Have you ever wondered why you would prefer to sit next to a particular person as opposed to another on the bus? Have you ever associated smartness with people who wear glasses? Why do we judge people based on appearance or levels of attractiveness? This judgment is a type of cognitive basis called “the halo effect.” What is the halo effect? The halo effect as defined by Kendra Cherry is “a type of cognitive bias in which our overall impression of a person influences how we feel and think about his or her character.”
When we were children, we often learn that “what is good is beautiful, and the bad, is ugly.” Every day we often judge people by their attractiveness and appearance, and we are judged in return. Consequentially, our first impression of that individual affects how we view the target holistically. The manifestation of the halo effect is a realm of logic. However, research has shown that we automatically assign favorable traits to good-looking individuals such as talent, honest, kindness and intelligent (Langlois et al., 2000). Assessing an individual based on their appearance and physical attractiveness can be favorable to one and yet detrimental to another individual’s personality.
The effect of attractiveness are strong and pervasive (Tartaglia et al., 2015). Physical attractiveness is notably advantageous for both children and adult in almost all domain (Langloi et al., 2000). Research by Langlois et al., also suggests that attractive children were mostly associated with popularity and moderately associated with intelligence and adjustment, which is consistent with good-genes theory. However, several studies demonstrated that “what is good is beautiful” creates a perceived link between appearances and personality (Tartaglia et al., 2015). Attractive individuals are assessed as having the big five-factor model of personality which are; less introverted and neurotic, emotionally stable, agreeable, and open-minded than unattractive targets (Tartaglia et al., 2015). Nonetheless, behavioral traits such as occupational success, physical and mental health, popularity, dating experience, social skills are desirable qualities of assessing an individual based on their appearance.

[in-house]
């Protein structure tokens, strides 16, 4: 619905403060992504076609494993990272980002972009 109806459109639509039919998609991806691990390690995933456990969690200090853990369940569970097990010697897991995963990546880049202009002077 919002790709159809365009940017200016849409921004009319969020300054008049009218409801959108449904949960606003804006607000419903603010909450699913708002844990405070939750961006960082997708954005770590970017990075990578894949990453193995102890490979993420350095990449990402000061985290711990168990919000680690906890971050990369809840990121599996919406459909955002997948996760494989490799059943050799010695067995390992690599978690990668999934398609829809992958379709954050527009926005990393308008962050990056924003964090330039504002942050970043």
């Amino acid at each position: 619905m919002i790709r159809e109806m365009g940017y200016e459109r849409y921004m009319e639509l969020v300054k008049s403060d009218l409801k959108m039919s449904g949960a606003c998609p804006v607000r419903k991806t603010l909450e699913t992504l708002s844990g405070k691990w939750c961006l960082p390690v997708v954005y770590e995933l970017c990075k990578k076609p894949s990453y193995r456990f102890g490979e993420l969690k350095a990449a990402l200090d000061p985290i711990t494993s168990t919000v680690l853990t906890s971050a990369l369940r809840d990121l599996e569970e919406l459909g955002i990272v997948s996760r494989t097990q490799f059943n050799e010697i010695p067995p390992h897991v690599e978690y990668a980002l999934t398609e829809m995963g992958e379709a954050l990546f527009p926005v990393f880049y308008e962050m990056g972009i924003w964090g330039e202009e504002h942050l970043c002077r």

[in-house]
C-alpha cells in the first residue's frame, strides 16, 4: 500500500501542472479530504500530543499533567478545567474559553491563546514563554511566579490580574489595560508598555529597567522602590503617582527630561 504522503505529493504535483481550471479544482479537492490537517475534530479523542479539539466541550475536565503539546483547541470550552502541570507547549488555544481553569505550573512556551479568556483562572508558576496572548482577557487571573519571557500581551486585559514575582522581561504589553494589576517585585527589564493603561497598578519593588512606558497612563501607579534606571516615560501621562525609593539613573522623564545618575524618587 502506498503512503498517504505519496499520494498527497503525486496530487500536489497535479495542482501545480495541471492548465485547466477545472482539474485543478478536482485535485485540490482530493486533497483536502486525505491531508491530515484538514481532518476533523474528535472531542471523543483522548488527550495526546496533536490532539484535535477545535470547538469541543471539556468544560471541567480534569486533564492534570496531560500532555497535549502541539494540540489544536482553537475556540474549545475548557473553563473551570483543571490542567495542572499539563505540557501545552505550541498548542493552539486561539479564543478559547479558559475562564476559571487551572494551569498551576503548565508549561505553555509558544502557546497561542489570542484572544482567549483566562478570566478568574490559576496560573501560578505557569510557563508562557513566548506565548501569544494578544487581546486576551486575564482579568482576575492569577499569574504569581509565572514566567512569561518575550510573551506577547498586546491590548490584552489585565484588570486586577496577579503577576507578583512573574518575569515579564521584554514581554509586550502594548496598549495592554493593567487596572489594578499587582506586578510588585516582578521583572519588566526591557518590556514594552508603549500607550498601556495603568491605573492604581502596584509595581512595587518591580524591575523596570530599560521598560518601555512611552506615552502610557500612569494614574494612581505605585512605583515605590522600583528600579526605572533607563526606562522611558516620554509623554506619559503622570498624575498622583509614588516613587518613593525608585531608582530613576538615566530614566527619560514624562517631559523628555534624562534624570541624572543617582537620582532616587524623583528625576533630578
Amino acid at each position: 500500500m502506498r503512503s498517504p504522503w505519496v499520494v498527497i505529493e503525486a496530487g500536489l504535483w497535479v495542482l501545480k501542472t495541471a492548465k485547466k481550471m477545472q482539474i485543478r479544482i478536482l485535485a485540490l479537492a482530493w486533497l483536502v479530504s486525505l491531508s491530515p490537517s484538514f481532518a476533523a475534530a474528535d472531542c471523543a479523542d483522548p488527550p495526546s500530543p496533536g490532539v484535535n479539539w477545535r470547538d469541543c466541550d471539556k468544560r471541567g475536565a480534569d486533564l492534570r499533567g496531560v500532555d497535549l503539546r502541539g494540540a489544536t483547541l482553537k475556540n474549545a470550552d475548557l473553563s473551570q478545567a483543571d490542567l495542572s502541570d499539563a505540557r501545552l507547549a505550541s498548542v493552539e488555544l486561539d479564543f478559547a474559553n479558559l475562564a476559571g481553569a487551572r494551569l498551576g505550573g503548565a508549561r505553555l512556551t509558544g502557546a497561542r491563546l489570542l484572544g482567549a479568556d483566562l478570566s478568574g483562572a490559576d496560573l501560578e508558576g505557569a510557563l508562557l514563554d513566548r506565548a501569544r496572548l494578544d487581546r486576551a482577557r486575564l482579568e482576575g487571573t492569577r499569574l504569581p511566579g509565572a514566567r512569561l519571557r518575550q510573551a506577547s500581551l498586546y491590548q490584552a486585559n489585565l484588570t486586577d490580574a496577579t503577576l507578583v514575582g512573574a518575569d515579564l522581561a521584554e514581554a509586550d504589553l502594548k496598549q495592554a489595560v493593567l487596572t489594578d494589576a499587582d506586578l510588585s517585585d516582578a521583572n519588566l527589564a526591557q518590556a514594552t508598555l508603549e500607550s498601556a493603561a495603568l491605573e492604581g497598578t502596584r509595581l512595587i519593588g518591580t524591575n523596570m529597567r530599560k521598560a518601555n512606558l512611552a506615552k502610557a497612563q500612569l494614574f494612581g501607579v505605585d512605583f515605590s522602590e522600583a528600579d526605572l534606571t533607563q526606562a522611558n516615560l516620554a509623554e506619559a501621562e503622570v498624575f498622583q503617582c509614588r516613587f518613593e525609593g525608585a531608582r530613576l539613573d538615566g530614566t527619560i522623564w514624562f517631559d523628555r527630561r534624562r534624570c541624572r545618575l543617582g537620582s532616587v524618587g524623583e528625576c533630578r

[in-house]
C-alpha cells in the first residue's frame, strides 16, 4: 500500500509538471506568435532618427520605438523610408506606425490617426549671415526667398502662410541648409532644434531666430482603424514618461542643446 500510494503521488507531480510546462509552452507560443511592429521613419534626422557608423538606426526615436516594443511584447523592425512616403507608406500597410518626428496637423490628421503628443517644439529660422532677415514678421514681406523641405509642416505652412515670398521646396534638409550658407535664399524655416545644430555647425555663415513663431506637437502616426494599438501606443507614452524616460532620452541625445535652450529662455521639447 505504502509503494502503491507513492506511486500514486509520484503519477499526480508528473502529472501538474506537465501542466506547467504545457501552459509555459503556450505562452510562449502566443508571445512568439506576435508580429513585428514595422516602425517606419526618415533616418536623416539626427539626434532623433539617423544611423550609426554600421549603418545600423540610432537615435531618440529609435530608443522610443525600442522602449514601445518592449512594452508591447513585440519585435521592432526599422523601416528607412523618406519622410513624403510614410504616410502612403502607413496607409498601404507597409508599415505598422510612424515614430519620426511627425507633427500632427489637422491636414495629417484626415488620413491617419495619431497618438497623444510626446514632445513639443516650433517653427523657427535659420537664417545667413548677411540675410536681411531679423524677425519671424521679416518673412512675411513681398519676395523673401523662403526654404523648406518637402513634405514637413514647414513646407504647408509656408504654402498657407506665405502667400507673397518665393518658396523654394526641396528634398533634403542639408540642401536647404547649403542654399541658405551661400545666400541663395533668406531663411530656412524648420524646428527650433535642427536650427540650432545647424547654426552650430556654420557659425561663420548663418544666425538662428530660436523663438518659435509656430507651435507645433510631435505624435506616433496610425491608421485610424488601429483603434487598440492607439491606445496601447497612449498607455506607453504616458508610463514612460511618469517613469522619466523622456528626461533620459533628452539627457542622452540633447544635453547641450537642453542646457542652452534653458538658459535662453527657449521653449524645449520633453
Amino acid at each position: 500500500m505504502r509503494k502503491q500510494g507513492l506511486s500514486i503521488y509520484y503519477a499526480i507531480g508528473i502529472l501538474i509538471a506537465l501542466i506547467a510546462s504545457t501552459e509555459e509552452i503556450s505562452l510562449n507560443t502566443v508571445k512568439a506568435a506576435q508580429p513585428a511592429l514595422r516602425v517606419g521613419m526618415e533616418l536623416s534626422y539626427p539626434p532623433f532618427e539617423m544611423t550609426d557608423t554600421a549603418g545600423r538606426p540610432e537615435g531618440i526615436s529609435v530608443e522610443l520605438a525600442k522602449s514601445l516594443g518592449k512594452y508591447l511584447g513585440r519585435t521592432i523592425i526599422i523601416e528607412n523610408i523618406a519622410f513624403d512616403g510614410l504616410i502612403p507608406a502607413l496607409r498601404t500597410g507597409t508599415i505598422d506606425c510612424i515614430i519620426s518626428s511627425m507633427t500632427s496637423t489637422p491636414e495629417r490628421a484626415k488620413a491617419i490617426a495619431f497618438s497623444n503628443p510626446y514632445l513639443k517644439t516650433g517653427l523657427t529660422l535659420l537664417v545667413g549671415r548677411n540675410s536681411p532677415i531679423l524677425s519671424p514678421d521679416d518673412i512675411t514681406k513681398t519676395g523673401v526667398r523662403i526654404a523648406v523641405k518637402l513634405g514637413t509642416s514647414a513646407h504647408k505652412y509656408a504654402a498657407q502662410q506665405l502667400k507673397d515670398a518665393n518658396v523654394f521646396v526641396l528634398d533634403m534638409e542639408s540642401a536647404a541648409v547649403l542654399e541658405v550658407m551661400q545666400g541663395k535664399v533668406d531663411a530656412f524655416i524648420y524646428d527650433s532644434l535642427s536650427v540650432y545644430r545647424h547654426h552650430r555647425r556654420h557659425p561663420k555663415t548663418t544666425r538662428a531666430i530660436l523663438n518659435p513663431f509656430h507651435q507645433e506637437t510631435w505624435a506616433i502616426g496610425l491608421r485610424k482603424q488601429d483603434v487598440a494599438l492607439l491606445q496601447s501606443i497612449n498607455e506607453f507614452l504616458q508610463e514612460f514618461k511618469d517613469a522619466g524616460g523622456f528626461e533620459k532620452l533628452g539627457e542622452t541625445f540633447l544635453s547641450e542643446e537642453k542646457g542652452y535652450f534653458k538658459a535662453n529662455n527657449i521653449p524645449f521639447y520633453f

While researching, I came across pinkmirror.com. An online makeover and photo retouching website. They had put on a blog for “analysis of facial attractiveness.” Not to discredit them, but to show that the media now has a way of scoring people based on how attractive they are. Although physical attractiveness may have resulted in a broadly favorable impression of personality, it is damaging to other aspects. Attractiveness is detrimental for women applying for masculine jobs for which physical appearance is perceived to be unimportant (Johnson et al., 2010). For example, if a female carpenter comes to your house looking like she is about to read the 6 O’clock news, would you believe her to be skilled in carpentry? At this point, your biases act up, and you begin to suspect if she is who you think she is.
In sum, attractiveness leads perceivers to make reliable inferences about personality goodness. Consequentially, attractive and unattractive targets tend to develop differential behaviors and traits as a result of differential evaluation and treatment. However, this behavior affects people’s specific expectations by creating characteristics of the target.
Johnson S., K, Podratz K., E, Dipboye R., L, Gibbons E (2010). Physical Attractiveness Biases In Ratings of Employment Suitability: Tracking Down the “Beauty is Beastly” Effect. J Soc Psychol; 150(3):301-18.
Langlois J., H, Kalakanis L, Rubenstein A., J, Larson A, Hallam M, Smoot M 2000. Maxims or Myths of Beauty? A Meta-Analytic and Theoretical Review. Psychol Bull; 126(3):390-423.
Tartaglia, S., & Rollero, C. (2015). The Effects of Attractiveness and Status on Personality Evaluation. Europe’s Journal of Psychology, 11(4), 677–690.
Talamas, S. N., Mavor, K. I., & Perrett, D. I. (2016). Blinded By Beauty: Attractiveness Bias And Accurate Perceptions Of Academic Performance. Plos One, 11(2), E0148284.